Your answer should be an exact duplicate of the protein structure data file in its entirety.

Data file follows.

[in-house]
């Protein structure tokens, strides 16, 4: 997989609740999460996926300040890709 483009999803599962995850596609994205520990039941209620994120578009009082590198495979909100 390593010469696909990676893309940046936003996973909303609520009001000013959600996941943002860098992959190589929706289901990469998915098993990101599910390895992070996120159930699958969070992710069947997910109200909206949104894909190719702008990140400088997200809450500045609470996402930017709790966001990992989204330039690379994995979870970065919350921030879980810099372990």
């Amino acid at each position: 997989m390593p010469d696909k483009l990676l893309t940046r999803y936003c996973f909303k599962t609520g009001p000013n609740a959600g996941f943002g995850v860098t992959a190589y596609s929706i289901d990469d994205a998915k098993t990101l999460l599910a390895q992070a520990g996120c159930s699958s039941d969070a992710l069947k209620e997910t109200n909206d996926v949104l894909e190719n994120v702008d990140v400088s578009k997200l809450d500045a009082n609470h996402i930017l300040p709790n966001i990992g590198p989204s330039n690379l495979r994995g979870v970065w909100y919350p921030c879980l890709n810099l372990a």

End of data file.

[in-house]
């Protein structure tokens, strides 16, 4: 997989609740999460996926300040890709 483009999803599962995850596609994205520990039941209620994120578009009082590198495979909100 390593010469696909990676893309940046936003996973909303609520009001000013959600996941943002860098992959190589929706289901990469998915098993990101599910390895992070996120159930699958969070992710069947997910109200909206949104894909190719702008990140400088997200809450500045609470996402930017709790966001990992989204330039690379994995979870970065919350921030879980810099372990």
């Amino acid at each position: 997989m390593p010469d696909k483009l990676l893309t940046r999803y936003c996973f909303k599962t609520g009001p000013n609740a959600g996941f943002g995850v860098t992959a190589y596609s929706i289901d990469d994205a998915k098993t990101l999460l599910a390895q992070a520990g996120c159930s699958s039941d969070a992710l069947k209620e997910t109200n909206d996926v949104l894909e190719n994120v702008d990140v400088s578009k997200l809450d500045a009082n609470h996402i930017l300040p709790n966001i990992g590198p989204s330039n690379l495979r994995g979870v970065w909100y919350p921030c879980l890709n810099l372990a």